Monday, December 18, 2017

YouTube Creators for Change: Natalie Tran | White Male Asian Female

A Missed Opportunity.

There is a YouTube video by Australian YouTube star, Natalie Tran, that has been making the rounds in Asian cyberspace recently in which she exposed the cyber hate that she receives due to her being in a relationship with a white man.

Here's the video.....

 

Although Tran's documentary is certainly well-intentioned, and has received some considerable praise, I can't help but feel disappointed.

At the beginning of the documentary Tran shows us some examples of the abusive comments she receives, and declares that ...
...just to add salt to the wound, a lot of these comments come from fellow Asians.....these comments are pretty common. A lot of other Asian women who date Caucasian men, and have some kind of presence online, also receive a lot of these comments as well.....
Neither of these points sit well. The second point is problematic because the implication is that Asian women are somehow uniquely afflicted by this kind of cyber bullying. In fact, there is ample documented evidence that all but proves that any woman of any race with an online presence who dates interracially will be targeted because of it. Plus, because the internet can be anonymous, it is almost impossible to actually identify anyone who posts comments on any site, so we generally have no way of knowing if the people leaving hate comments are actually Asian.

Tran's first point is more intriguing.

According to Tran "a lot" - but not all - of these hate comments are from "fellow" Asians, which makes me wonder why she chose to focus only on seeking answers to why Asians would be attacking her in this way? Is Asian opposition to her personal dating choices somehow a greater crime than, let's say, white opposition? If so, why? Sure, she feels that it is "adding insult to injury" when Asians attack her in this way, but why she feels this isn't clear. If she is suggesting that Asian hate comments are more hurtful because they are a betrayal of some kind of solidarity amongst Asians, then this merely exposes a huge irony that I will expound upon a little later.

During Tran's interview of Asian-American dating coach, JT Tran, he stated that Asian men leave hate comments because of their life-experiences. Although, overall, JT did a great job of describing some of the issues faced by Asian men, I would argue that there is more nuance to the relationship between Asian men's experiences and online vitriol - which I will discuss later. For most Asian men, the racism we experience, and the anger it fosters, motivates us to strive for success and accomplishment in many different areas of life and in no way drives us to become cyber-bullies. The point was overly simplistic, and merely reinforced the the stereotype of loser Asian guys leaving bitter comments on Asian websites.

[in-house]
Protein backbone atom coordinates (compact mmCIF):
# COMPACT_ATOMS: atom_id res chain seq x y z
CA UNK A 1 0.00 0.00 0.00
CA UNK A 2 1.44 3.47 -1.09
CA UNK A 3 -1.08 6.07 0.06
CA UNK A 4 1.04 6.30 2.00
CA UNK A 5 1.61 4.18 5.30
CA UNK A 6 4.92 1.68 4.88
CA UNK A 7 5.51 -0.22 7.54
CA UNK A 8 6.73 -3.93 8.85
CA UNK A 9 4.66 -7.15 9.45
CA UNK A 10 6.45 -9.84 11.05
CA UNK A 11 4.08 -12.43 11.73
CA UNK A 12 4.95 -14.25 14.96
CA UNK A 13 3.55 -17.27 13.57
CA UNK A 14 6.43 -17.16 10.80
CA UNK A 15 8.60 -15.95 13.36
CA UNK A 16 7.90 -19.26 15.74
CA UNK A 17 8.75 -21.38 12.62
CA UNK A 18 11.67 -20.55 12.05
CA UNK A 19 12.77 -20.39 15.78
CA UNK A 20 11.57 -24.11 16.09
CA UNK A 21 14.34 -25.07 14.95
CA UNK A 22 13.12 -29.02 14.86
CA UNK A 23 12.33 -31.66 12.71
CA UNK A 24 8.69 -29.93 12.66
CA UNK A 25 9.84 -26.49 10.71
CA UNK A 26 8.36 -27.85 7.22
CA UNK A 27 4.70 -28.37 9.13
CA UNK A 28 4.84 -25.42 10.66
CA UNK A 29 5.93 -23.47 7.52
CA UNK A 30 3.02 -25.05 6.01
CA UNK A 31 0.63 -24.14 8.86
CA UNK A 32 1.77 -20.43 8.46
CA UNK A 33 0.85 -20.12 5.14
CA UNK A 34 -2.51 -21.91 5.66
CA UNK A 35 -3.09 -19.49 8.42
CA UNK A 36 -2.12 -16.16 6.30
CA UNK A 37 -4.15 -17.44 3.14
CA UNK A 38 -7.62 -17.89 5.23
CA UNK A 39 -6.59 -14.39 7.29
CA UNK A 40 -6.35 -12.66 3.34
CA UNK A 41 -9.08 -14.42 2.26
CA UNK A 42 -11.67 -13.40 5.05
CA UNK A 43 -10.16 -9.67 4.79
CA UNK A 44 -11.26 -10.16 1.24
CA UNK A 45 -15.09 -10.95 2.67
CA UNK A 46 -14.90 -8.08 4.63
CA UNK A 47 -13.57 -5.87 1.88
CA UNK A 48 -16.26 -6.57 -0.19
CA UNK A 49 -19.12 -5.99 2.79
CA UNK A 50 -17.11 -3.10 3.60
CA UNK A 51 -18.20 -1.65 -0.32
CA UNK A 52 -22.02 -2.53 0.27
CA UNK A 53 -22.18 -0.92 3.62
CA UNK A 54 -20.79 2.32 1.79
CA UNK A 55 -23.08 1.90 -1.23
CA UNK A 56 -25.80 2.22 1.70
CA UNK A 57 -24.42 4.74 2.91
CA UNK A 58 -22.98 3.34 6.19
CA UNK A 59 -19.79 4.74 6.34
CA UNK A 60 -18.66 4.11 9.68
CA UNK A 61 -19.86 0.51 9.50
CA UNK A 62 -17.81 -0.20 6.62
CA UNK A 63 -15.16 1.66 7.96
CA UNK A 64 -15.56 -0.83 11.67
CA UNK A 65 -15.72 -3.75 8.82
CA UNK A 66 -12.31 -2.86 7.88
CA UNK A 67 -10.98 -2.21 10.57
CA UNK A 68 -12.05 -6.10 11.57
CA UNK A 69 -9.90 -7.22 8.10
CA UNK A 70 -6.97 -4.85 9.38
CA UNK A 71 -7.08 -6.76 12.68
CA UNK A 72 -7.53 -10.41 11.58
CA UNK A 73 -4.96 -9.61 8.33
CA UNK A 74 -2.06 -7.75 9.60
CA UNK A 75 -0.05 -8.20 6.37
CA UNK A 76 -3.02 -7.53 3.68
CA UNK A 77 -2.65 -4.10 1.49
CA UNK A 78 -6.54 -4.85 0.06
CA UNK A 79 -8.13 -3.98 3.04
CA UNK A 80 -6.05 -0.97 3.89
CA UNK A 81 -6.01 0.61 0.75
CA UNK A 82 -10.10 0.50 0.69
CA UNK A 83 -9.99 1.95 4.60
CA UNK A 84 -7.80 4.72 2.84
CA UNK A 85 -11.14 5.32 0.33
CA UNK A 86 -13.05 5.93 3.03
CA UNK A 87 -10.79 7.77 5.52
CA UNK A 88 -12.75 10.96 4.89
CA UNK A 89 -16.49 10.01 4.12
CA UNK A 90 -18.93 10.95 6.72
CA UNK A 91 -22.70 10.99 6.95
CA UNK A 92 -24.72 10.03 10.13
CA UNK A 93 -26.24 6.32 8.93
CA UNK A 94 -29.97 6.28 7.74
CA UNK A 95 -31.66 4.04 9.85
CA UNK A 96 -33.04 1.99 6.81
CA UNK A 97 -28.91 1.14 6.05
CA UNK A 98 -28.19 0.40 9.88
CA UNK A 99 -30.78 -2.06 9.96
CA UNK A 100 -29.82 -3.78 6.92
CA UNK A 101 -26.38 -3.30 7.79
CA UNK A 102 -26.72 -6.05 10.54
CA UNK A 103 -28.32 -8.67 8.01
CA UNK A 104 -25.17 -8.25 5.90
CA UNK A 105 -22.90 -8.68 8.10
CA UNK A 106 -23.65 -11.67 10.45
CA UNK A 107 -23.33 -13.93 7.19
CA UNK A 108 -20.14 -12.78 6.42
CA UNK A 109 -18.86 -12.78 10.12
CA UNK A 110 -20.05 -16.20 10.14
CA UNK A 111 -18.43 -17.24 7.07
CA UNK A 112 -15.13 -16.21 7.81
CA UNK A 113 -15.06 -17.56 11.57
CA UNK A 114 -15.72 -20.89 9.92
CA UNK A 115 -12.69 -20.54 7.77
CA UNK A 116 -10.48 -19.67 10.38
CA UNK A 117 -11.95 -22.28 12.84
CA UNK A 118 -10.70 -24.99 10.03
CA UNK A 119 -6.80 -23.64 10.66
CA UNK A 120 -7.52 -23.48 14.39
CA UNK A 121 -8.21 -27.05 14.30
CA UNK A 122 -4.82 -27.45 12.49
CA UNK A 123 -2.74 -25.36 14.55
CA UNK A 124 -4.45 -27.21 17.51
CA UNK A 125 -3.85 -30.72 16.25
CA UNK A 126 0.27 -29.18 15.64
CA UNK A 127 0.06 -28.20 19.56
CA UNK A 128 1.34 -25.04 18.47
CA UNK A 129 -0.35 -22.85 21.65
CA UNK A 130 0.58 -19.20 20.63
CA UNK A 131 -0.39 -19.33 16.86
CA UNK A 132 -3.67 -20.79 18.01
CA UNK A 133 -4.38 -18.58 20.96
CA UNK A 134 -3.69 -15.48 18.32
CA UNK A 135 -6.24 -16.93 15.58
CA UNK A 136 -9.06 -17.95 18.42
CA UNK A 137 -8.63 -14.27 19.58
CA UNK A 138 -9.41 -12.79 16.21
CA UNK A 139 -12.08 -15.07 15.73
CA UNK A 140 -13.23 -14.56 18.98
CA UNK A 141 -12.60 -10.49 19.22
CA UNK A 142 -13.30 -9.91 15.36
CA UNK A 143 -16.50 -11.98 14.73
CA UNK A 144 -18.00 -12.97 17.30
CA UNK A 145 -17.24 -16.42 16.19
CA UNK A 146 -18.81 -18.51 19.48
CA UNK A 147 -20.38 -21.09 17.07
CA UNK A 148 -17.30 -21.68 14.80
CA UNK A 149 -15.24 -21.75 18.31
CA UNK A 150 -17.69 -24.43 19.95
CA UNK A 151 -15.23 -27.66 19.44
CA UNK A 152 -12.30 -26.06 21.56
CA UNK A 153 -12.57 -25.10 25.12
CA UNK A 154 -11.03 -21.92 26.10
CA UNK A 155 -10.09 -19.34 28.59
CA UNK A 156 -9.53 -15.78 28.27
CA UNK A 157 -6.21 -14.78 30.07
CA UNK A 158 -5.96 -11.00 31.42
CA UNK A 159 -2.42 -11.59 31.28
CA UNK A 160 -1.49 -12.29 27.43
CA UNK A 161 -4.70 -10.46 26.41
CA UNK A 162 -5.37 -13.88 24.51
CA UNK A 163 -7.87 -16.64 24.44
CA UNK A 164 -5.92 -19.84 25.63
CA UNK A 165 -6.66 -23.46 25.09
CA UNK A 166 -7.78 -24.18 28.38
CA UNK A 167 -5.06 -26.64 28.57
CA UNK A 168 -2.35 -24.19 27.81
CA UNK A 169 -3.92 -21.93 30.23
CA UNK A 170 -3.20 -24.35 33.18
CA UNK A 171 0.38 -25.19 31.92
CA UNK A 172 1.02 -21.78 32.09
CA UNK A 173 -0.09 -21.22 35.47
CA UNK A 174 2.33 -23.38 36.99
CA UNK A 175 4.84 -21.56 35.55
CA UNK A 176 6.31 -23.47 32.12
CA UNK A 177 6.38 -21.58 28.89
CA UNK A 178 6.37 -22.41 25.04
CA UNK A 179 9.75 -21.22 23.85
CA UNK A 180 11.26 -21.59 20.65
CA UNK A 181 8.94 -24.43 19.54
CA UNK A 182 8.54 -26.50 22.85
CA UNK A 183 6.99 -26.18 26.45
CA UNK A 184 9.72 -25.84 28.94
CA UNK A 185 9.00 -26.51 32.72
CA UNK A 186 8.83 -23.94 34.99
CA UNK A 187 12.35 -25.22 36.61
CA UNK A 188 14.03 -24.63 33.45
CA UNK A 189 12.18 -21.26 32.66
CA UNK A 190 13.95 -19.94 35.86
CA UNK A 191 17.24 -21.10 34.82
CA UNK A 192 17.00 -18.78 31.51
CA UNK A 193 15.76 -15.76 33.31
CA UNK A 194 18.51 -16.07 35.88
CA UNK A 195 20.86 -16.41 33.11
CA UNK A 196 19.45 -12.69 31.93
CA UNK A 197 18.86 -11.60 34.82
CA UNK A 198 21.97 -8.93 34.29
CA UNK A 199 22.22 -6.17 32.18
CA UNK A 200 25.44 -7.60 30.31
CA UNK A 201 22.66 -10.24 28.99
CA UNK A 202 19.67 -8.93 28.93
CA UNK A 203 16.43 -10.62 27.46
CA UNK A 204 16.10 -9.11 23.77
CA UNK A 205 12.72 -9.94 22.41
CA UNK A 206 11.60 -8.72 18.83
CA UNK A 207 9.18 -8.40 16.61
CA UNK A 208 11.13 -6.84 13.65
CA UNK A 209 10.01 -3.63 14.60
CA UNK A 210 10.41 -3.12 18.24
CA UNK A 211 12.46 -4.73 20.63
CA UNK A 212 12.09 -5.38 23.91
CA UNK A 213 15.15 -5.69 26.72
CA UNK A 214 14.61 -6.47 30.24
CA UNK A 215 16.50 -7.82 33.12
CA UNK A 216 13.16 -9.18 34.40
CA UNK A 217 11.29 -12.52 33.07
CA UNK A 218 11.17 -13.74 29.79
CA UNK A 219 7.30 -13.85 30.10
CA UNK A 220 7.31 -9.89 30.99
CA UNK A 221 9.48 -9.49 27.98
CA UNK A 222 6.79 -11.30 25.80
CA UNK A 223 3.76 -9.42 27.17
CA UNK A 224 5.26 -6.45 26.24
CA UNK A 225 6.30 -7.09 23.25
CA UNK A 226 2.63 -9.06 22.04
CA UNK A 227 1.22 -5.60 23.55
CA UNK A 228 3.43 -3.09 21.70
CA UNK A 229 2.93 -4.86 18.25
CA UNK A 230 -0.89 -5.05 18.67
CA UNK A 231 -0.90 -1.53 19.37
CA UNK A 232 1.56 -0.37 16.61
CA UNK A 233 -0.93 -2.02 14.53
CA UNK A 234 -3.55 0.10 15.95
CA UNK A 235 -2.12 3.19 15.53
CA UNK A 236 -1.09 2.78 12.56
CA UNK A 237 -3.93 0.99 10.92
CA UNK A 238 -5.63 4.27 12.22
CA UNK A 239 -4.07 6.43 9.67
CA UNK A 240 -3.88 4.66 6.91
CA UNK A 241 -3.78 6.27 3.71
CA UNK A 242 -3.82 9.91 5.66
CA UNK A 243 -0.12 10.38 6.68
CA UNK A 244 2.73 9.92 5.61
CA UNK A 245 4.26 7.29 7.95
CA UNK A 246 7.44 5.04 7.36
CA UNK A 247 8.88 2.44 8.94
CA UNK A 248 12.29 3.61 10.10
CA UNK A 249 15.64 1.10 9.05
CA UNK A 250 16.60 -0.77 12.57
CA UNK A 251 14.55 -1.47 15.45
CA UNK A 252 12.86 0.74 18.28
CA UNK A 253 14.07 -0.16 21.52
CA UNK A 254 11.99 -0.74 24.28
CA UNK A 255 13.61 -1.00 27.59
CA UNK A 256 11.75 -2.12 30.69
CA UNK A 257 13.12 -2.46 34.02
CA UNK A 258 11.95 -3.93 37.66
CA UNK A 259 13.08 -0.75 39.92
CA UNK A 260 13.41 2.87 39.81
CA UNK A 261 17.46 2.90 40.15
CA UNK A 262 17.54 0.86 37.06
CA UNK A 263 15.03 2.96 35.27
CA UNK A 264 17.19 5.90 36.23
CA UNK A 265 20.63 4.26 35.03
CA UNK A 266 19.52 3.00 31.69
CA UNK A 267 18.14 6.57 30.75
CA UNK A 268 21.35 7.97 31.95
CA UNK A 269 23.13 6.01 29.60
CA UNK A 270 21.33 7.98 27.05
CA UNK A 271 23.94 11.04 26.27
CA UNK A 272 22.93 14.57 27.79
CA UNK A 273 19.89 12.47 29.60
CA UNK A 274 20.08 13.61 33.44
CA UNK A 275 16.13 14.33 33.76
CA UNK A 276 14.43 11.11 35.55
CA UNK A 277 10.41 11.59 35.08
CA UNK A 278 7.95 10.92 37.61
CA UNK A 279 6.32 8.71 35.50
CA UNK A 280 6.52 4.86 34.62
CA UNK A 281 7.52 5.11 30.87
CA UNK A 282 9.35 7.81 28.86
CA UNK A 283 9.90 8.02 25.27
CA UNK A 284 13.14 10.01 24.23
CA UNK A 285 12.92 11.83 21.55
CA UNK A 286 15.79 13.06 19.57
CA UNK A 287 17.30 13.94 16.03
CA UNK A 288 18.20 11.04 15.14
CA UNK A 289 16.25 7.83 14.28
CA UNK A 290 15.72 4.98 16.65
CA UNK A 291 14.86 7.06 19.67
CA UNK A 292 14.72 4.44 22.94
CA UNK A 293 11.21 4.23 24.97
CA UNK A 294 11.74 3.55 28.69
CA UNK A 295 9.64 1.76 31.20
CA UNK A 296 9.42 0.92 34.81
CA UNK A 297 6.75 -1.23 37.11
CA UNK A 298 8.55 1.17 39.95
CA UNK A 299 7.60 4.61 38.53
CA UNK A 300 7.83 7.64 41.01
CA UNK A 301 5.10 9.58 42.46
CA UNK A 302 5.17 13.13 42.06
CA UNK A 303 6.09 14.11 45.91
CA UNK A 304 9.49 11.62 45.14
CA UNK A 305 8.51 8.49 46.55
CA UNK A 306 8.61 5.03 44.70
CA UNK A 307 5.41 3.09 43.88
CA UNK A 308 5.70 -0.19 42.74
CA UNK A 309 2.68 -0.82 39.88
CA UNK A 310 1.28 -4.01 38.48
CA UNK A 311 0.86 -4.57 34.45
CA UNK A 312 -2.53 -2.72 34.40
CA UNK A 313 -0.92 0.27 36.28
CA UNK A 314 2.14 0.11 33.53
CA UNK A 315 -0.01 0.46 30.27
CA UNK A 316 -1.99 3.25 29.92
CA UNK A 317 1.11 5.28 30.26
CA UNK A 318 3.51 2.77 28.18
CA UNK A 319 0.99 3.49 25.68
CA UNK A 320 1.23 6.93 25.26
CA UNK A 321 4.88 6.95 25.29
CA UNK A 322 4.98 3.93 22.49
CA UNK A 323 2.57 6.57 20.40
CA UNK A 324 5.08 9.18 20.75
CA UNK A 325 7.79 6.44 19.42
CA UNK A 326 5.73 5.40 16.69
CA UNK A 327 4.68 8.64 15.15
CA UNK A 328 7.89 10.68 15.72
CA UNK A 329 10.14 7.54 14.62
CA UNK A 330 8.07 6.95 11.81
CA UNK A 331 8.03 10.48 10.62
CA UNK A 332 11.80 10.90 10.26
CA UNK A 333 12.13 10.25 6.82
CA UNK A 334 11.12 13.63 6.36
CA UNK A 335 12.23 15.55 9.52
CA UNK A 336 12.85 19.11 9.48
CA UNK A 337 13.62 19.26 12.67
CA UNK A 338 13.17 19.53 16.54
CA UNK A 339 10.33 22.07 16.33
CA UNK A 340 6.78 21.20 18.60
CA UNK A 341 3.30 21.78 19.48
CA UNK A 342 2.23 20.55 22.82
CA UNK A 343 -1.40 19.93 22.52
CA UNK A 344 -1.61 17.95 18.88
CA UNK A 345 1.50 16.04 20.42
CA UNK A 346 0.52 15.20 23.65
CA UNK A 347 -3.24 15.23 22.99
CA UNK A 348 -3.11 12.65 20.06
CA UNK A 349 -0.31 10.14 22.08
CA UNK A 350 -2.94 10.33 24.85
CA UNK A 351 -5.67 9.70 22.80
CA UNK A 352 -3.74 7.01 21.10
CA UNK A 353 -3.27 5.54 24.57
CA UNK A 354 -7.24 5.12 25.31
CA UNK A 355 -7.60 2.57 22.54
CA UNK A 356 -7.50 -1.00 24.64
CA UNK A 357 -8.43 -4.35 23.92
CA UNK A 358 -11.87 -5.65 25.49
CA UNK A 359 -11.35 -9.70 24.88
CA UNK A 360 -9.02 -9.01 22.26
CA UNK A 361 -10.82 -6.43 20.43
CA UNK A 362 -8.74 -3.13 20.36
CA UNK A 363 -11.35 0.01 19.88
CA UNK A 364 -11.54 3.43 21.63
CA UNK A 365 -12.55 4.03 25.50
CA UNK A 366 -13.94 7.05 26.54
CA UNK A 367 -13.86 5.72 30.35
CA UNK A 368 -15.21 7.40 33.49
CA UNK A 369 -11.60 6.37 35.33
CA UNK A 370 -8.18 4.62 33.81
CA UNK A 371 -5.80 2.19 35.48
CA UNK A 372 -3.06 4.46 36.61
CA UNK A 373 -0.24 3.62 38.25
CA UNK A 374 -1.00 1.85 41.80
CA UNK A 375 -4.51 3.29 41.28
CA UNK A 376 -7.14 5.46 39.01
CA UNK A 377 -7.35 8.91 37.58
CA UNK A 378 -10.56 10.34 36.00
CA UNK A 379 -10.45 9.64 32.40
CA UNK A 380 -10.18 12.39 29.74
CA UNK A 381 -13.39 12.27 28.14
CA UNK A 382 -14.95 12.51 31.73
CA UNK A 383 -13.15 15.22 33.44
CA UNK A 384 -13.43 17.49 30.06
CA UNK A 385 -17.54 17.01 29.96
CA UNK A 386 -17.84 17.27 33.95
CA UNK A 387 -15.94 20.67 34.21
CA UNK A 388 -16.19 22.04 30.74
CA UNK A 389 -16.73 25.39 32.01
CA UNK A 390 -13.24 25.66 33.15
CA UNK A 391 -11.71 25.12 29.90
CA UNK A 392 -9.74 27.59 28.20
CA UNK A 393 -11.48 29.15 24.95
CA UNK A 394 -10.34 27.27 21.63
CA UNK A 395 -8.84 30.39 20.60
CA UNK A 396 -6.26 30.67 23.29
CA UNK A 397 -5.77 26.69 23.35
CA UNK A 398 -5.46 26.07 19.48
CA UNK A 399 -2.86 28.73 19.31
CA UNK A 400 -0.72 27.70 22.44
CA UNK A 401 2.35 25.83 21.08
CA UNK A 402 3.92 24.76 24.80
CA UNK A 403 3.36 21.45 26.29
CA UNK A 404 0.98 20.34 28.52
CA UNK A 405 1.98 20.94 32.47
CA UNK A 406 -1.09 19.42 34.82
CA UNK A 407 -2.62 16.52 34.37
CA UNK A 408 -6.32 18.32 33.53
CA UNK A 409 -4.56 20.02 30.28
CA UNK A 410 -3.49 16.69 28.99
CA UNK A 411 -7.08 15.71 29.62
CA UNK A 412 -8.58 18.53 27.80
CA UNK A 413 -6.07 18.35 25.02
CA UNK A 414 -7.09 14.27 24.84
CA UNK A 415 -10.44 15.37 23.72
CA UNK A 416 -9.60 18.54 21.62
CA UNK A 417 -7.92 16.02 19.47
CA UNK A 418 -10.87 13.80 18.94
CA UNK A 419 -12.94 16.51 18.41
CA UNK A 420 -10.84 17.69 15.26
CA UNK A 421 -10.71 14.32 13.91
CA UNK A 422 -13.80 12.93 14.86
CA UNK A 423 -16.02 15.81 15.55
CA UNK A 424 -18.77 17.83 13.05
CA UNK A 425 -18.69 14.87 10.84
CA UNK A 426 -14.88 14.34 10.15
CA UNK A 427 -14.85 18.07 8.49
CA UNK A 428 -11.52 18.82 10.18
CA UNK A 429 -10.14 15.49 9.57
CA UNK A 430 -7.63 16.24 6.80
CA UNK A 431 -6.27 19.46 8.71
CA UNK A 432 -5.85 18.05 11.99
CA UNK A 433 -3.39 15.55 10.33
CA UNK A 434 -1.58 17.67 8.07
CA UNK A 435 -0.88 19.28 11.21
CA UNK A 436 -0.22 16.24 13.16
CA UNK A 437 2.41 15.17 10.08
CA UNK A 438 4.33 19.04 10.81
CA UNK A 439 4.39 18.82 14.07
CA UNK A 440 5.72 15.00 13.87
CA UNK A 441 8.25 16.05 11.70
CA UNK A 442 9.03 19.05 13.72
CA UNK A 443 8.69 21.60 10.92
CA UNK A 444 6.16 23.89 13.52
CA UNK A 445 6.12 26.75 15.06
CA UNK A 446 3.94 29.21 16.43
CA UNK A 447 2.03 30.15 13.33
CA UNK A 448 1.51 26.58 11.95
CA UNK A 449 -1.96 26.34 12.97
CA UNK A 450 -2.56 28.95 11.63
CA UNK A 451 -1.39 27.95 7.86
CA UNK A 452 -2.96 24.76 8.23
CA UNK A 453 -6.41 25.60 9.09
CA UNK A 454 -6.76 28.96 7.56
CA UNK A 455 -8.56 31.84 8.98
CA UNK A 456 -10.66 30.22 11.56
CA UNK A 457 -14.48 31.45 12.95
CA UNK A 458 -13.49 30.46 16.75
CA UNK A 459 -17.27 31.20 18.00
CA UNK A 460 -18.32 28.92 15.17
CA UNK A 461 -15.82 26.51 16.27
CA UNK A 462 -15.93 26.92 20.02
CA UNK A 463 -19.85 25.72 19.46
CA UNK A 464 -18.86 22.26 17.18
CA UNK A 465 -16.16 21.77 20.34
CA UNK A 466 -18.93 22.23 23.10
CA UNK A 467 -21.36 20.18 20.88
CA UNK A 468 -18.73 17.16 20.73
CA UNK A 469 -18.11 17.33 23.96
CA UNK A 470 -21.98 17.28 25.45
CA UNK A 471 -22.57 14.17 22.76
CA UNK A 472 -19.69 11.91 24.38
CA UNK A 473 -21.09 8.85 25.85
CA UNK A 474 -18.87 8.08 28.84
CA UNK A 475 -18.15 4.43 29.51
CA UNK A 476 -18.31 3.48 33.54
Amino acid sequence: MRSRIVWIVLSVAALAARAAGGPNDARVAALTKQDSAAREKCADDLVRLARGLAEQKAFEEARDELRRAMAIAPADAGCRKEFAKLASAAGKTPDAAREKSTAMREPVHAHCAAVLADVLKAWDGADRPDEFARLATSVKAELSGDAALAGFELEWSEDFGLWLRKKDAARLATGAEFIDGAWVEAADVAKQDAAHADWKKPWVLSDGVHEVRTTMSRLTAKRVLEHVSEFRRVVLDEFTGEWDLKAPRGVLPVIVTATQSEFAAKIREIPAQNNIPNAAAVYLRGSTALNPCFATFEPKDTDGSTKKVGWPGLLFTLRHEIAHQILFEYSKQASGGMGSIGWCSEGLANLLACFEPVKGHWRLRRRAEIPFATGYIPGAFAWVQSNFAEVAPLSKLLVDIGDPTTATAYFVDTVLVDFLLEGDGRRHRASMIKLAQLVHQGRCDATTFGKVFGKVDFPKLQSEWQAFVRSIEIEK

More significantly, juxtaposing Tran's dating issues with the racism Asian men face creates an implicit relegation of Asian men's experiences to a mere sub-context of Asian female dating choices. The gender-specific racism that Asian men experience deserves to be a significant part of Asian-American thought and dialogue in its own right and not as something that gets spoken about only when it negatively affects Asian women's dating choices. Sadly, we just don't see many investigative documentaries that focus solely on anti-Asian male racism in America. This is the irony of Tran's apparent sense of betrayal that Asians are leaving hate comments: our "community" is a mere apparition when it comes to Asian men's experiences that only appears as part of an apologetic for interracial dating.

There is another irony that is worth noting: Asian men's complaints about culturally induced difficulties in dating are routinely dismissed - mostly by Asian progressives - yet, when an Asian woman experiences opposition to her dating choices, we get a documentary about it. This, perhaps, is another example of how "community" is a poor choice of word.